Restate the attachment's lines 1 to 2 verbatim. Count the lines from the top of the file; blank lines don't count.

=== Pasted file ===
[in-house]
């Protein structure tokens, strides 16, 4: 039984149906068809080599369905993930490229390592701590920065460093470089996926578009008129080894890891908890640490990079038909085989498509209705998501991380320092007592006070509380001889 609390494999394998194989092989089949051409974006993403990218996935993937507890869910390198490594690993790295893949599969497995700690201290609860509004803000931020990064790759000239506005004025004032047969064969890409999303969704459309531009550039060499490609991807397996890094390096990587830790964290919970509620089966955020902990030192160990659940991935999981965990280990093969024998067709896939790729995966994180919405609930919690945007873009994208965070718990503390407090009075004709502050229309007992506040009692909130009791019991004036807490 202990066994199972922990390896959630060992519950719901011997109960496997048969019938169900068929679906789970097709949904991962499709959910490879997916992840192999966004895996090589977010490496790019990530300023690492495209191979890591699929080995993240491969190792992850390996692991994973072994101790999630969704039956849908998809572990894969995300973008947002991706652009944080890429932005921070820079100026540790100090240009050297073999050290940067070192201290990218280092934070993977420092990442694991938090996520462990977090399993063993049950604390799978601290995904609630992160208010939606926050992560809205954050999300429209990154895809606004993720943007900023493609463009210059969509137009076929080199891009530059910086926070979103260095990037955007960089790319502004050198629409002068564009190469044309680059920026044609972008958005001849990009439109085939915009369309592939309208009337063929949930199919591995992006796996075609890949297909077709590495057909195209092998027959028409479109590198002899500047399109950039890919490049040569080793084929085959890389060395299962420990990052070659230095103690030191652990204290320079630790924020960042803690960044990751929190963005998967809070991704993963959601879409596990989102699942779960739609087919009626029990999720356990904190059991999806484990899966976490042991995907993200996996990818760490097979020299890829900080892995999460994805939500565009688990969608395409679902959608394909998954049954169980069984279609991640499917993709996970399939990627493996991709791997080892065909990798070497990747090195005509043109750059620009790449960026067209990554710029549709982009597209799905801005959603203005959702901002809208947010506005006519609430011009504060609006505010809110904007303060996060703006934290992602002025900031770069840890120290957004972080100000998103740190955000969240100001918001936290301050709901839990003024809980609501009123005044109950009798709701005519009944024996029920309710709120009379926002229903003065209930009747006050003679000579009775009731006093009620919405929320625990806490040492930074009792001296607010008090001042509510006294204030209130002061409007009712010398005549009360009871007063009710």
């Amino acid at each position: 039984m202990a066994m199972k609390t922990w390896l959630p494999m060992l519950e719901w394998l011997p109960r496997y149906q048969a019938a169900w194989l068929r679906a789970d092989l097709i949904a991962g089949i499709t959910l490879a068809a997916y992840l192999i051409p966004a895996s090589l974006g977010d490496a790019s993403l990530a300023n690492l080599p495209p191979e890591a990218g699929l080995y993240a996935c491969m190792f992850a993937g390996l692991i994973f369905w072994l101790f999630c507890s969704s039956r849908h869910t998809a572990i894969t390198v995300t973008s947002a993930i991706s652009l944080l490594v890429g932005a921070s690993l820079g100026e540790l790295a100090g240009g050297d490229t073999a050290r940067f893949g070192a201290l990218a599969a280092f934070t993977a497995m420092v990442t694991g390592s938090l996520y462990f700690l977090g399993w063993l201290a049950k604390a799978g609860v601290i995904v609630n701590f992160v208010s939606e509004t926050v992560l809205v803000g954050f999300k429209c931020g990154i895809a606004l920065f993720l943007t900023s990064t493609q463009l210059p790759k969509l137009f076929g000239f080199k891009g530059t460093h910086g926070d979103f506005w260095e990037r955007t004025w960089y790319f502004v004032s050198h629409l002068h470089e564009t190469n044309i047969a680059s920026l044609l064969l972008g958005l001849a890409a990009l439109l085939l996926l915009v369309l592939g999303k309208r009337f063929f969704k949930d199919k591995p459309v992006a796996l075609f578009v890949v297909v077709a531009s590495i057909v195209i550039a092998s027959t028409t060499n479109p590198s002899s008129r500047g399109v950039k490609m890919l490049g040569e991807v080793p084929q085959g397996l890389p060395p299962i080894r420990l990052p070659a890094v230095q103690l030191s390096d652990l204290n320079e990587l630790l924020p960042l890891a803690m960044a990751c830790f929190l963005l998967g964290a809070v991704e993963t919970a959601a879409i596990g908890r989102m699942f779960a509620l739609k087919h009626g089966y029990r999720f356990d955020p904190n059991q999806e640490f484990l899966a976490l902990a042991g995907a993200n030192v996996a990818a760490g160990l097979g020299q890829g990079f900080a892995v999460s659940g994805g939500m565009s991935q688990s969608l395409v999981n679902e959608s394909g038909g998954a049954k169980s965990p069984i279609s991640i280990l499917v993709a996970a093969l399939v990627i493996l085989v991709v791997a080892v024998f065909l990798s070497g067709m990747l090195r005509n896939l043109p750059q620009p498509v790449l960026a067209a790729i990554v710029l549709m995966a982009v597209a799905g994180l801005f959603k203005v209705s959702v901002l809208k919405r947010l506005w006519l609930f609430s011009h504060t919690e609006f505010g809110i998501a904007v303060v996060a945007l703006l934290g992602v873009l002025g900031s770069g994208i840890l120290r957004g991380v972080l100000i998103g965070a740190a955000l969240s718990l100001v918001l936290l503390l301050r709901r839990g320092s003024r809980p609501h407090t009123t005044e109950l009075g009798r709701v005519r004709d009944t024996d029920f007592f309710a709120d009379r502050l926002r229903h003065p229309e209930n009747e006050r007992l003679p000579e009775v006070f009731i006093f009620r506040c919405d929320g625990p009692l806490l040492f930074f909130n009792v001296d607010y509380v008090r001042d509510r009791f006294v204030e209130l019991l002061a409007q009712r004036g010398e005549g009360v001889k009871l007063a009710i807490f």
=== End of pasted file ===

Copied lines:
[in-house]
């Protein structure tokens, strides 16, 4: 039984149906068809080599369905993930490229390592701590920065460093470089996926578009008129080894890891908890640490990079038909085989498509209705998501991380320092007592006070509380001889 609390494999394998194989092989089949051409974006993403990218996935993937507890869910390198490594690993790295893949599969497995700690201290609860509004803000931020990064790759000239506005004025004032047969064969890409999303969704459309531009550039060499490609991807397996890094390096990587830790964290919970509620089966955020902990030192160990659940991935999981965990280990093969024998067709896939790729995966994180919405609930919690945007873009994208965070718990503390407090009075004709502050229309007992506040009692909130009791019991004036807490 202990066994199972922990390896959630060992519950719901011997109960496997048969019938169900068929679906789970097709949904991962499709959910490879997916992840192999966004895996090589977010490496790019990530300023690492495209191979890591699929080995993240491969190792992850390996692991994973072994101790999630969704039956849908998809572990894969995300973008947002991706652009944080890429932005921070820079100026540790100090240009050297073999050290940067070192201290990218280092934070993977420092990442694991938090996520462990977090399993063993049950604390799978601290995904609630992160208010939606926050992560809205954050999300429209990154895809606004993720943007900023493609463009210059969509137009076929080199891009530059910086926070979103260095990037955007960089790319502004050198629409002068564009190469044309680059920026044609972008958005001849990009439109085939915009369309592939309208009337063929949930199919591995992006796996075609890949297909077709590495057909195209092998027959028409479109590198002899500047399109950039890919490049040569080793084929085959890389060395299962420990990052070659230095103690030191652990204290320079630790924020960042803690960044990751929190963005998967809070991704993963959601879409596990989102699942779960739609087919009626029990999720356990904190059991999806484990899966976490042991995907993200996996990818760490097979020299890829900080892995999460994805939500565009688990969608395409679902959608394909998954049954169980069984279609991640499917993709996970399939990627493996991709791997080892065909990798070497990747090195005509043109750059620009790449960026067209990554710029549709982009597209799905801005959603203005959702901002809208947010506005006519609430011009504060609006505010809110904007303060996060703006934290992602002025900031770069840890120290957004972080100000998103740190955000969240100001918001936290301050709901839990003024809980609501009123005044109950009798709701005519009944024996029920309710709120009379926002229903003065209930009747006050003679000579009775009731006093009620919405929320625990806490040492930074009792001296607010008090001042509510006294204030209130002061409007009712010398005549009360009871007063009710």